($30-50) - The nVidia GT 240 and AMD / ATI Radeon HD 4650 make for excellent buys in this range. The GT 240, based on the last generation 9600GSO, performs admirably considering its price and likely won't require a high-wattage power supply. This card should be a useful addition to a somewhat slower or older computer that currently lacks a graphics card. It also makes for a decent $40 graphics card for a light gamer or someone who dabbles in CUDA. The 4650 will be slightly more expensive at about $50, but it also makes for a stronger performer. Neither of these graphics cards support DirectX 11 features, however, so do take that into consideration.
|nVidia GeForce GT 240 Reference Design|
($70-100) - The AMD / ATI Radeon HD 4670 is faster than the 4650 and priced at a somewhat higher $70. For even more power, the 4850 at $100 is a good value. Either of these cards can handle modern games at graphical settings that outperform what one might expect from the XBOX 360 or Playstation 3. AMD has also released the 5670, the current generation replacement for the $100 spot, but it outright disappoints compared to the performance of the 4850. nVidia also has the GeForce GTS 250 which can be found for between $70 and $120. Coming in at a performance level just under the 4850, the nVidia product's relevance in this segment depends entirely on what price you can find it for.
($150-200) - This is where graphics technology starts to become the realm of gamers and power users. There is no real reason to look here unless working in CAD or playing modern or even some future games at high levels of graphical detail. These graphics cards are also physically larger and have much higher power requirements. With that said, nVidia's relatively new GTX 460 has shown that the Fermi lineup can really hold its own. At about $200, the GTX 460 768MB is an extremely solid performer. The ATI / AMD Radeon HD 5770 is also a good purchase at $140-160. Also of note, these graphics cards all support modern features such as DirectX 11. The ATI cards also support "Eyefinity," or the ability to use at least three display outputs from a single card - some offer up to twelve. Much to my consternation, only two of these can be DVI or HDMI, but that is for later. Here are some reviews for the GTX 460 at Anandtech and HardOCP along with reviews for the 5770, also at Anandtech and HardOCP.
|nVidia GeForce GTX 460 Reference Design|
($220-280) - Once again, these are more for power users and gaming enthusiasts than anyone else. nVidia has a second, somewhat faster GTX 460 with 1GB RAM for an MSRP of $230. This makes for an good value considering that the product is almost as powerful as the more expensive GTX 465 - some overclocked models are actually at the same performance level. Because of this and a few other issues regarding undue heat and noise, the GTX 465 is not a good recommendation. Instead, the AMD / ATI 5850 fills the $280 segment. See the reviews above for the GTX 460. For the 5850: Anandtech, HardOCP.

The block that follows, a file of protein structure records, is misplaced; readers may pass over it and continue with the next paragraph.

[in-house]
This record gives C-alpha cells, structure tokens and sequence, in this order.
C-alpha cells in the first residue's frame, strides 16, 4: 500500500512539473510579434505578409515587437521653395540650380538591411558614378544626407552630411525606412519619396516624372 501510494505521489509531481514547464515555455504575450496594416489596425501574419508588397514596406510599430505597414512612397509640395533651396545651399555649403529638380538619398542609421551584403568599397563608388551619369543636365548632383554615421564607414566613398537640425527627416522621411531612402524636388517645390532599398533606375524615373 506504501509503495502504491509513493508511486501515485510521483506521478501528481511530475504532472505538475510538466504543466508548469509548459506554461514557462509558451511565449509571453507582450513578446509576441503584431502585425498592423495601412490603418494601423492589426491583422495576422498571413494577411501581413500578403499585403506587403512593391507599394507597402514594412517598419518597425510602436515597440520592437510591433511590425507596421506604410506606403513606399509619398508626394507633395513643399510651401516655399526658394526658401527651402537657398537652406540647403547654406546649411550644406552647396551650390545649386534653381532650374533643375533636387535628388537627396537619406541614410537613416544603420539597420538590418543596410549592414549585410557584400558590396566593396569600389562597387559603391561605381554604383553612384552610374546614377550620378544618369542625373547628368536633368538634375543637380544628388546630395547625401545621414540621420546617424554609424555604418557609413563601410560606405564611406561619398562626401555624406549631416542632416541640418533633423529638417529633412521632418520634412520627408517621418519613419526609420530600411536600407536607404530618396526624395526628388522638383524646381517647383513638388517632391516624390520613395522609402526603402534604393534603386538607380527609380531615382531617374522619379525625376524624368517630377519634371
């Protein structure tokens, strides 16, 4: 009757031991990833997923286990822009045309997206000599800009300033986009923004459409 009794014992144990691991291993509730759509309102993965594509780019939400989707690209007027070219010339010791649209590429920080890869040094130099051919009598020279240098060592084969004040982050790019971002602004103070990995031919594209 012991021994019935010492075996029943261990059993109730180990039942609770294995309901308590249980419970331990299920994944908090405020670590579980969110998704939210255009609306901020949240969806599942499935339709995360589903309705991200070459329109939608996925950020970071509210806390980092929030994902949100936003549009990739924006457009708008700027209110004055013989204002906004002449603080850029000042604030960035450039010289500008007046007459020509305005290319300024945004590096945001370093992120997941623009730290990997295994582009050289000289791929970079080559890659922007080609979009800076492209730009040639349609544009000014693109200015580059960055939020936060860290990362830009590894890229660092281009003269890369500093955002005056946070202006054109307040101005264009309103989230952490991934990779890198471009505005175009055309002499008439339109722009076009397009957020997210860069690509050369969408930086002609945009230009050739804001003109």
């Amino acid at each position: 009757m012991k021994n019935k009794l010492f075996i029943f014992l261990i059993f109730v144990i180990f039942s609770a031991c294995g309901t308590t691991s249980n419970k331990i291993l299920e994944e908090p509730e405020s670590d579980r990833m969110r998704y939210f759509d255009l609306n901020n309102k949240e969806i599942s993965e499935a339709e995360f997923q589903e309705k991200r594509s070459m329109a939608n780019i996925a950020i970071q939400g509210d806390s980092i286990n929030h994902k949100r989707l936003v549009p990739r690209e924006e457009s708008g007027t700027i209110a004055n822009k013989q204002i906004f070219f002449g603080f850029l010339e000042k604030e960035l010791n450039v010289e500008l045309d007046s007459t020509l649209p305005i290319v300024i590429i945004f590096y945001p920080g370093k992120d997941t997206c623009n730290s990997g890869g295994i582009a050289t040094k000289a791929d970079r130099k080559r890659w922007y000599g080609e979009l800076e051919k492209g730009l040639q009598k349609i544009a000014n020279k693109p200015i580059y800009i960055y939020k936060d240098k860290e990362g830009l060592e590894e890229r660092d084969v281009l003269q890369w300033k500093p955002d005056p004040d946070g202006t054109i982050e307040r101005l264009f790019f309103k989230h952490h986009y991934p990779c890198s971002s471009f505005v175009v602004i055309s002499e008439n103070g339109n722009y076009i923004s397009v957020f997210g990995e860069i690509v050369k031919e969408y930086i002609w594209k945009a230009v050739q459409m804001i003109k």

|Sample 5850 Benchmark from Anandtech|
($400+) - If working with an SLI-capable machine, buying two GTX 460 graphics cards is potentially a good idea. A pair of GTX 460 graphics cards outperforms a single GTX 480 while both consuming about the same amount of power and operating more quietly. The AMD / ATI Radeon HD 5870 can sometimes be found for less than $400 and performs just under the dual GTX 460 configuration; as an added benefit it requires only one PCI-E slot. There are more powerful configurations available, but this represents the best value for the high-end enthusiast segment. 5870: Anandtech, HardOCP. GTX 460 SLI: HardOCP.
There are a few facets of graphics card purchases I have not gone over. One would be the different companies that package and sell variants of these products: ASUS, ECS, Gigabyte, EVGA, and so on each strive as companies to provide unique features or better performance than their competitors. However, the scope of this article was to discuss the merits of the graphics cards as they appear in their general reference specifications.
|A group of GTX 460 boards being tested. See the article on Tom's Hardware.|
Hopefully this has been helpful to you in deciding what to purchase for your current or next computer. I hold no bias toward either nVidia or AMD /ATI and made these selections based purely on value for each market segment. There will be people who need different features than available on the products I suggested, but the guidance presented here should at least help some consumers decide on products that fit what they need or want. With that held firmly in mind, I would appreciate feedback on this article along with your own information and suggestions. Feel absolutely free to contact me on the subject or leave comments attached to this post.